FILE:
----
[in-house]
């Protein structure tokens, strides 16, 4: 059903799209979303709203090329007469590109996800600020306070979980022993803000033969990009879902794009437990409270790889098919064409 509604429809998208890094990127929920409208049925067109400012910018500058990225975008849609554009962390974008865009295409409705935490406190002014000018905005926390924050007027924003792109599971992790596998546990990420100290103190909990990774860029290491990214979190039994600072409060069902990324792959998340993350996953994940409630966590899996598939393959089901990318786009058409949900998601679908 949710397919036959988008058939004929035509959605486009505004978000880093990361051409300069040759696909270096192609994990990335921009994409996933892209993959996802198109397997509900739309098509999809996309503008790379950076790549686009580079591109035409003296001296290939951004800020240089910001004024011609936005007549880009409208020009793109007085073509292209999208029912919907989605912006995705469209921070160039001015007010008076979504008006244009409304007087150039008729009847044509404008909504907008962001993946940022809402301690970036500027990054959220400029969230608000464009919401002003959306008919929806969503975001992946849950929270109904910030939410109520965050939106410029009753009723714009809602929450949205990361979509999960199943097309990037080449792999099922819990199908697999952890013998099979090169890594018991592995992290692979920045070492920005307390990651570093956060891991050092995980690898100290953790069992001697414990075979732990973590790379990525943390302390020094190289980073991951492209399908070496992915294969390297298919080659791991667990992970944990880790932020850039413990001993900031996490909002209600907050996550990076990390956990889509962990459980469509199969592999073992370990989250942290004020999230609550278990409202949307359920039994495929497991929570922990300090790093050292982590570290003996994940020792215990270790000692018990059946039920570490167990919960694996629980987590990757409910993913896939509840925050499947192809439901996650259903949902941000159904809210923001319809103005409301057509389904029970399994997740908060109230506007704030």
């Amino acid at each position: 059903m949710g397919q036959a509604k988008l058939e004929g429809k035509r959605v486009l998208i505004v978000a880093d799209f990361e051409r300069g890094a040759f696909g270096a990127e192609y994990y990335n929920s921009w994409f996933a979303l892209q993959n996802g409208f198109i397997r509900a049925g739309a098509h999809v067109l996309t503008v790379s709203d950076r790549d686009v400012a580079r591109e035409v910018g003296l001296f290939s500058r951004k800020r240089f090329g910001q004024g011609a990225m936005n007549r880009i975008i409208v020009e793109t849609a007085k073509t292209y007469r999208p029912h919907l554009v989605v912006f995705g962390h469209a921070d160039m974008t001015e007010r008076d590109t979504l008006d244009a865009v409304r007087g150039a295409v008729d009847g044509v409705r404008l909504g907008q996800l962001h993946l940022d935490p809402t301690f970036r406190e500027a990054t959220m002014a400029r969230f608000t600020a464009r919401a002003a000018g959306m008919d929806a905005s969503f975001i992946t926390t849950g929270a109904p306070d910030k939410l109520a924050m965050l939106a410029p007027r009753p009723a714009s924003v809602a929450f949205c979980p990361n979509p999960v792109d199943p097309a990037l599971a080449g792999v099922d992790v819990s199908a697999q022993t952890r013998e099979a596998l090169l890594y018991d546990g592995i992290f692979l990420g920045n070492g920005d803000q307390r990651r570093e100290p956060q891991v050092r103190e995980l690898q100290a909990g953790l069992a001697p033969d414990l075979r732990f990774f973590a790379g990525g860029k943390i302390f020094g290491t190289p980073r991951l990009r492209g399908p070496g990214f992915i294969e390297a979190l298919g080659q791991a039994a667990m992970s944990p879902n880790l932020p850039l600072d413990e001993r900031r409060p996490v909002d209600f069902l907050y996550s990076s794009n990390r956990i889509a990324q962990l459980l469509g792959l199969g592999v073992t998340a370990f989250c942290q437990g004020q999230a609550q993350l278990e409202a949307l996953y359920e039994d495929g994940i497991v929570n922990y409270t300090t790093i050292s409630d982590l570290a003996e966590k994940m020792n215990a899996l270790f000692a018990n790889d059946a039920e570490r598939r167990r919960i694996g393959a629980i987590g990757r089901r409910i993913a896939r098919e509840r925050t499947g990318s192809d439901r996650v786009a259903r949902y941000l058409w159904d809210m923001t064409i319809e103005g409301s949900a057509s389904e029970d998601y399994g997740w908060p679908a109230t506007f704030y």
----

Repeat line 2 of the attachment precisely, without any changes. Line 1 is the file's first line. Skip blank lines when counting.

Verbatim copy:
């Protein structure tokens, strides 16, 4: 059903799209979303709203090329007469590109996800600020306070979980022993803000033969990009879902794009437990409270790889098919064409 509604429809998208890094990127929920409208049925067109400012910018500058990225975008849609554009962390974008865009295409409705935490406190002014000018905005926390924050007027924003792109599971992790596998546990990420100290103190909990990774860029290491990214979190039994600072409060069902990324792959998340993350996953994940409630966590899996598939393959089901990318786009058409949900998601679908 949710397919036959988008058939004929035509959605486009505004978000880093990361051409300069040759696909270096192609994990990335921009994409996933892209993959996802198109397997509900739309098509999809996309503008790379950076790549686009580079591109035409003296001296290939951004800020240089910001004024011609936005007549880009409208020009793109007085073509292209999208029912919907989605912006995705469209921070160039001015007010008076979504008006244009409304007087150039008729009847044509404008909504907008962001993946940022809402301690970036500027990054959220400029969230608000464009919401002003959306008919929806969503975001992946849950929270109904910030939410109520965050939106410029009753009723714009809602929450949205990361979509999960199943097309990037080449792999099922819990199908697999952890013998099979090169890594018991592995992290692979920045070492920005307390990651570093956060891991050092995980690898100290953790069992001697414990075979732990973590790379990525943390302390020094190289980073991951492209399908070496992915294969390297298919080659791991667990992970944990880790932020850039413990001993900031996490909002209600907050996550990076990390956990889509962990459980469509199969592999073992370990989250942290004020999230609550278990409202949307359920039994495929497991929570922990300090790093050292982590570290003996994940020792215990270790000692018990059946039920570490167990919960694996629980987590990757409910993913896939509840925050499947192809439901996650259903949902941000159904809210923001319809103005409301057509389904029970399994997740908060109230506007704030």